Marinisation

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Marinisation (also marinization) is design, redesign, or testing of products specifically for use and long-term survival in the harsh marine environment. This is done by many manufacturing industries worldwide including many military organisations (especially navies). The main challenge is for the engineers who design the product from the scratch. Every part needs to be designed in order to fit to the marine environment and then to resist its "natural attacks".

There are three main factors that need to be considered for a product to be truly marinised.

These three factors are a constant in the marine environment, and are present even on a dead calm day. These factors apply also in fresh water.

Examples[edit]

Electronics[edit]

Marinised electronics use one or more of the following protection methods. In most cases more than one method is used:

  • Coating by a spray or dipping to protect from salt air and water
  • Full encapsulation in some form of resin or gel
  • Specialised mounting of internal parts for vibration protection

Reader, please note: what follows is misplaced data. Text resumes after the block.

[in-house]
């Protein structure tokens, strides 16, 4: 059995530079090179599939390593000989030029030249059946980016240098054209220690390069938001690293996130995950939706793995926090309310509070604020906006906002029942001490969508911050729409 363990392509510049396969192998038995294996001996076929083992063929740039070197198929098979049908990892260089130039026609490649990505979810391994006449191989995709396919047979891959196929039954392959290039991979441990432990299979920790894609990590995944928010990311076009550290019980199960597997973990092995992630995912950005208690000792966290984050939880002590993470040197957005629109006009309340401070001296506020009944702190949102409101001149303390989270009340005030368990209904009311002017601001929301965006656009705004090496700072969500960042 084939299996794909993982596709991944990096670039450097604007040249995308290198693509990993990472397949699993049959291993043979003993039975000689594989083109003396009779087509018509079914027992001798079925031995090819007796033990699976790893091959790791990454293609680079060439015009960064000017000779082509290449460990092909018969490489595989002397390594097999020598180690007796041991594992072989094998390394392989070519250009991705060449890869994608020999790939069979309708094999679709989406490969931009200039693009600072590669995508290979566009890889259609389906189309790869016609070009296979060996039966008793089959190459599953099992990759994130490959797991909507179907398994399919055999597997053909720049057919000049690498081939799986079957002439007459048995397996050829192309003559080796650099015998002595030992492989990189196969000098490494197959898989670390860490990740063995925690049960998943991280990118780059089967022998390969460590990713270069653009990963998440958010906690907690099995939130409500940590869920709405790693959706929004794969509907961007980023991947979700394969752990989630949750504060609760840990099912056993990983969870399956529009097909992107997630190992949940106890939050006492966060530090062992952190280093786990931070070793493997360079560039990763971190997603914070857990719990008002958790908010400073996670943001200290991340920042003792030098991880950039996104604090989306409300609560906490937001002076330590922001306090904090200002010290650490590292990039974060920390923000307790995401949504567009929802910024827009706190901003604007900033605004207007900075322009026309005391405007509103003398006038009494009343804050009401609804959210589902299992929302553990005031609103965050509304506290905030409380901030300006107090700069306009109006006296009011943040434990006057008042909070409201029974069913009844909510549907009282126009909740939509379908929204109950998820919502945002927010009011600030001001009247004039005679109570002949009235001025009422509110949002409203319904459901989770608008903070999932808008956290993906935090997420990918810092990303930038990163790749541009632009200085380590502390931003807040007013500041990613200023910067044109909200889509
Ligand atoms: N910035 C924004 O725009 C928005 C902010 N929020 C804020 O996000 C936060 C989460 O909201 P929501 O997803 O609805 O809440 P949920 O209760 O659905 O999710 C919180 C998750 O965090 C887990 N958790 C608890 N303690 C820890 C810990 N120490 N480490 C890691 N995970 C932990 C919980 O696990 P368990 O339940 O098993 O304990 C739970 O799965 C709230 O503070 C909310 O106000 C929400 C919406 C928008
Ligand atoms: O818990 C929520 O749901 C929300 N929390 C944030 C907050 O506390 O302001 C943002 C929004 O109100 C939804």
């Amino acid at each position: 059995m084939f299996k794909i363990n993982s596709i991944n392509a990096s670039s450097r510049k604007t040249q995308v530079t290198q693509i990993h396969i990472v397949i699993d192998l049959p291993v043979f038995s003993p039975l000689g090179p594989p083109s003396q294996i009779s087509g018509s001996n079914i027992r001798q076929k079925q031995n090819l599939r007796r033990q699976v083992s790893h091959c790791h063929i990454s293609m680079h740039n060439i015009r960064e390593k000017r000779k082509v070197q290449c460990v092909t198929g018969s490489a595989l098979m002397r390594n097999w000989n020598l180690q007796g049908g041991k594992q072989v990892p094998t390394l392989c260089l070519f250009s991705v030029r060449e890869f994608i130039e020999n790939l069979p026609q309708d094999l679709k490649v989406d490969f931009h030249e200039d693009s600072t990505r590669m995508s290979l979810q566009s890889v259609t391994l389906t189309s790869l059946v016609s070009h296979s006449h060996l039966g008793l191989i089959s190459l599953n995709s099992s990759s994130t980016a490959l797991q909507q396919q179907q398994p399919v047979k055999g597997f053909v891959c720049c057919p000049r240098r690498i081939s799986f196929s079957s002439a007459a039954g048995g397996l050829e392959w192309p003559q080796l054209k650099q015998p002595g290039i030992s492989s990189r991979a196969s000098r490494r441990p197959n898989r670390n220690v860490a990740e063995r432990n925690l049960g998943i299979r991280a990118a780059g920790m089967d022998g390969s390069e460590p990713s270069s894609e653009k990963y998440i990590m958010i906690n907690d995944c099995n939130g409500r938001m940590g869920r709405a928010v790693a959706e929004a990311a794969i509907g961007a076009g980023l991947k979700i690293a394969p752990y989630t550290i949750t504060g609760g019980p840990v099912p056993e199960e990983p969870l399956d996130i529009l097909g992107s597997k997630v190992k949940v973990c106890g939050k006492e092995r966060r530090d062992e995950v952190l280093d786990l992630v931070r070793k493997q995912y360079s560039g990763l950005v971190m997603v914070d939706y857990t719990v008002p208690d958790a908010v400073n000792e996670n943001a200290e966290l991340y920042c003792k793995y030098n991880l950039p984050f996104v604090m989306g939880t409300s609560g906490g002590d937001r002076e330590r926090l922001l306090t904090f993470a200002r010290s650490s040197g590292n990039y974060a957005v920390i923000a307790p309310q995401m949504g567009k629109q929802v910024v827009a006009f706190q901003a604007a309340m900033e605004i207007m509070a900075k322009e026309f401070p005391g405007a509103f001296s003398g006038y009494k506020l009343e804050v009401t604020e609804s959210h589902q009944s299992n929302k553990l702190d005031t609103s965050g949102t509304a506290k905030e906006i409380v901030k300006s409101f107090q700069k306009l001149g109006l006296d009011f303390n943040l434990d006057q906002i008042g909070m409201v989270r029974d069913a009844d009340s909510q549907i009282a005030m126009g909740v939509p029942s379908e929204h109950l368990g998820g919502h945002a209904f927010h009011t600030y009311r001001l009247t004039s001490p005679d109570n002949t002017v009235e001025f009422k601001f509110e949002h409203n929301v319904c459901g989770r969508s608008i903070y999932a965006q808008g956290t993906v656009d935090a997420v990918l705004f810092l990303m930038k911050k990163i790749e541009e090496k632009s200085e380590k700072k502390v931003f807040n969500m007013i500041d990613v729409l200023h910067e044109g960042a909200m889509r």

• Use of specialised corrosion resistant solder and corrosion resistant metals

Metals[edit]

Marinised metals include some of the following examples:

  • Metals made up of alloys that do not corrode or resist corrosion, e.g. 316 marine grade stainless steel
  • Metals electroplated or dipped in a corrosion-resistant material, e.g. galvanised steel
  • Metals painted with special anti rust or anti corrosion coatings
  • Naturally resistant metals such as brass are considered marinised if manufactured to a high quality without impurities that corrode.
  • Plastic coated metals

Batteries[edit]

Marinised batteries are usually gel batteries or sealed maintenance-free batteries. Not using marinised batteries in salt water can be deadly in an enclosed environment for many reasons:

  1. Sulfuric acid and salt water react to generate dangerous hydrogen chloride gas, necessitating the use of valve-regulated maintenance-free sealed batteries.
  2. The battery must have stronger plates and separators to withstand constant vibrations and impacts caused by large waves striking the hull. Plate collapse can cause short-circuits and electrical fires or explosions.
  3. A marine battery must function at any angle due to the changing attitude of the vessel it is mounted in. Gel VRLA batteries are best for this purpose.

See also[edit]